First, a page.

The University of South Florida began the excavation of what could be hundreds of un-marked graves at the site of a former Florida school for boys.
Arthur G. Dozier School for Boys is a former reform school located in the Florida panhandle town of Marianna which shut down in 2011 for alleged budgetary reasons.
The school had gained a heavy reputation over its 111-year history for horrific beatings, rape, torture, and even murder of young inmates by staff.
The digging which began Saturday is expected to come to an end Tuesday and be resumed at a later date according to USF anthropologist, Erin Kimmerle, who is leading the excavation.
The reasoning behind the excavation is to hopefully learn the identities of the buried boys and possibly the manner in which they died.
Kimmerle said, “In these historic cases, it’s really about having an accurate record and finding out what happened and knowing the truth about what happened.”
Robert Straley, a former inmate of the reform school says they used to segregate the whites from the blacks and the remains are buried where they housed the black inmates. He said he believes there may be a white cemetery that has yet to be discovered.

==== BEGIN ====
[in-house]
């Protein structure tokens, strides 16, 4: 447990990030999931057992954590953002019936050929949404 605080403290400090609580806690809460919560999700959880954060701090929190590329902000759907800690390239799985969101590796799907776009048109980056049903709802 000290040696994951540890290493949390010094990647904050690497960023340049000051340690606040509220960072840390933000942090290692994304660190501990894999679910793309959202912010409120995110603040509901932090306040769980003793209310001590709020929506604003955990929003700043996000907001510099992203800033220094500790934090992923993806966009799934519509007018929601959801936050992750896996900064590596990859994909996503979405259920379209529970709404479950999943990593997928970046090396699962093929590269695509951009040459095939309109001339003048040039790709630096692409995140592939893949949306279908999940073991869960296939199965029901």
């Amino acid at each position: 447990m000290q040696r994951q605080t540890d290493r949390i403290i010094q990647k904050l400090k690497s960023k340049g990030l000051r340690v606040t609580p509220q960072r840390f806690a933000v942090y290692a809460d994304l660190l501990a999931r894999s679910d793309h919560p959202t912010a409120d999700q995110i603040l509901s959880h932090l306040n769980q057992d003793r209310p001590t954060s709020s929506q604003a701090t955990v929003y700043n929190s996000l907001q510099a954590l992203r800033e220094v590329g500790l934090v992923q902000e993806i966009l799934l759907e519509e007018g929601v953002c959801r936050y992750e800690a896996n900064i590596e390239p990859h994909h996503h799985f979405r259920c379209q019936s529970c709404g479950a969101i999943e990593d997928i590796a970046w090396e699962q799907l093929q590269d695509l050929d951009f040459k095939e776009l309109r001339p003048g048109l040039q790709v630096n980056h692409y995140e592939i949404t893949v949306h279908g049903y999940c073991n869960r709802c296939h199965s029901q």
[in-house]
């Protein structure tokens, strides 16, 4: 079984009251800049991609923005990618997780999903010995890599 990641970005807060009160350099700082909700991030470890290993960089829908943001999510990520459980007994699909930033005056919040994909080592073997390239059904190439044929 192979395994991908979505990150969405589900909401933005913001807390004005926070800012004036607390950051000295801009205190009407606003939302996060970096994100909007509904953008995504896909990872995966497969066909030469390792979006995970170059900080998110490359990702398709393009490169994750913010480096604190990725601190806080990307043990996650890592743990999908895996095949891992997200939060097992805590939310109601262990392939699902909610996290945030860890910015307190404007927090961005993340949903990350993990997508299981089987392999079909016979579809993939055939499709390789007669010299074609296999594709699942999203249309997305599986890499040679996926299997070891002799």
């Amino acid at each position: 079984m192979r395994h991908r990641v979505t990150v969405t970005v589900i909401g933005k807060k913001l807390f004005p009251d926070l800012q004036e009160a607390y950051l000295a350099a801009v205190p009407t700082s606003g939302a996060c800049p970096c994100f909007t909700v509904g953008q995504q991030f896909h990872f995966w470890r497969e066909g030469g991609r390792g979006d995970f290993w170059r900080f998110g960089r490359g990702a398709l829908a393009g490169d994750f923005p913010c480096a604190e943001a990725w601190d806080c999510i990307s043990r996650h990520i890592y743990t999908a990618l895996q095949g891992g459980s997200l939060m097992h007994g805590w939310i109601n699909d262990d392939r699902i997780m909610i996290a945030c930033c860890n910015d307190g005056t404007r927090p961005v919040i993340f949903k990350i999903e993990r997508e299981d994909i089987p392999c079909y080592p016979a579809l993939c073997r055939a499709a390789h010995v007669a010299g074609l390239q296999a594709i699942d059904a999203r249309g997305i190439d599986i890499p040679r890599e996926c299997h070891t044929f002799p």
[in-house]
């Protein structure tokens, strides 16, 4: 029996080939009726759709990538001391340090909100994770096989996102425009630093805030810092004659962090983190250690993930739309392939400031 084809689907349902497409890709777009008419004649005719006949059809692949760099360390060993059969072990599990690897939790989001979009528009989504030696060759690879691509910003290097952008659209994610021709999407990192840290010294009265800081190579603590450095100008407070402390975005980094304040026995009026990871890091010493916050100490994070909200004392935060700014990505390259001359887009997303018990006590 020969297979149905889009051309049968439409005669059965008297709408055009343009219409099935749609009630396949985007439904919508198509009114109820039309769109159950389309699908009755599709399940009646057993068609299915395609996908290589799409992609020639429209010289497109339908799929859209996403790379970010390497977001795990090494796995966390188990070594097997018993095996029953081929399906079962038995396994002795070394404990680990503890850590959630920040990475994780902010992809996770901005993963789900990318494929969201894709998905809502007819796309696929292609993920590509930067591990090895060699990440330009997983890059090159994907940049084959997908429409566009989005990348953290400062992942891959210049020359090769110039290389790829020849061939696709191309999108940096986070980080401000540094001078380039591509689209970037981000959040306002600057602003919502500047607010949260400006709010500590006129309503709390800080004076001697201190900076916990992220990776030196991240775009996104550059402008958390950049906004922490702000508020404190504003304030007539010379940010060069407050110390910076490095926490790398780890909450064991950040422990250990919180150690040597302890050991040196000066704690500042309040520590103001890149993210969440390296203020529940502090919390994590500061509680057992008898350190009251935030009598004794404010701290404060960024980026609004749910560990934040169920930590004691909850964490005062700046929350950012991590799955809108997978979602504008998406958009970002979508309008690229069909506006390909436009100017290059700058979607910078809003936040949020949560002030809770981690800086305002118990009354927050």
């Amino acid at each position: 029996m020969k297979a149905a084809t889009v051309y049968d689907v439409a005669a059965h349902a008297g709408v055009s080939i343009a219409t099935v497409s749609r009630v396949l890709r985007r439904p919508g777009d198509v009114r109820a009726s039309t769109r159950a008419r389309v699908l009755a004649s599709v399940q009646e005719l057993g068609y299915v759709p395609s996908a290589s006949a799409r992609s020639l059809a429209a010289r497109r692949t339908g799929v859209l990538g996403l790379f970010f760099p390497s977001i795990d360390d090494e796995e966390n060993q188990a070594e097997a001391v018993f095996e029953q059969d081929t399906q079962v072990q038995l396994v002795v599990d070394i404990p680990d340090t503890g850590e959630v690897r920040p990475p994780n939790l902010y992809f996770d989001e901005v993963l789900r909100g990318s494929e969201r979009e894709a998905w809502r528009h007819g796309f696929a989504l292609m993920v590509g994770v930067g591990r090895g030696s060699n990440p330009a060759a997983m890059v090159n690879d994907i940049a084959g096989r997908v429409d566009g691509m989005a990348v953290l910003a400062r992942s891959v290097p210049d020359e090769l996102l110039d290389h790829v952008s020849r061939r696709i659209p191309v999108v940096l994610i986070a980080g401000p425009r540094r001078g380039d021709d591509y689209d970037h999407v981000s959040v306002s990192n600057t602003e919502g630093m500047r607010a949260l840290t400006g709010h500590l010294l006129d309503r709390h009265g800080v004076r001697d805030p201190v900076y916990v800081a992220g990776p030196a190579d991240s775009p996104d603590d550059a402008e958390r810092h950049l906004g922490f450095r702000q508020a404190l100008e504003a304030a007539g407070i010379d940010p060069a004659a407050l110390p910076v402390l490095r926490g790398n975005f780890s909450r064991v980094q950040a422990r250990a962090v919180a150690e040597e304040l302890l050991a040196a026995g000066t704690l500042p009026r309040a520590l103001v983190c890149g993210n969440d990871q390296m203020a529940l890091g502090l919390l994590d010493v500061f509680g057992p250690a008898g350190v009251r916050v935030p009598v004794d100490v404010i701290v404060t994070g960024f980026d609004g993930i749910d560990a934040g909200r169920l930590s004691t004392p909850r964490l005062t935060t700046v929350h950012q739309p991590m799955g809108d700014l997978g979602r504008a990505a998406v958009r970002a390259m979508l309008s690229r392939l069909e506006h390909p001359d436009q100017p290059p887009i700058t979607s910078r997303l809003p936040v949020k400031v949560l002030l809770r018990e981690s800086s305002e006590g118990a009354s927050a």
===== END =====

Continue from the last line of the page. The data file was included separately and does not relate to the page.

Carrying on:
“I think there are at least 100 more bodies up there. At some point they are going to find more bodies, I’m dead certain of that. There has to be a white graveyard on the white side,” said Straley.
The University of North Texas Center for Human Identification will be analyzing DNA collected from the site.
Ten families have provided researchers with their DNA in hopes that a positive match can be made. In the event that matches are made, remains will then be returned to families.
Kimmerle said, “They want to bury them in family plots and next to the boys’ mothers and things like that. Anyone whose remains are unidentified will be re-entered here at Boot Hill.” The DNA will be recorded and the grave will be marked to any remains that are found but not identified.
Families are hopeful that soon a lot of questions will finally be answered.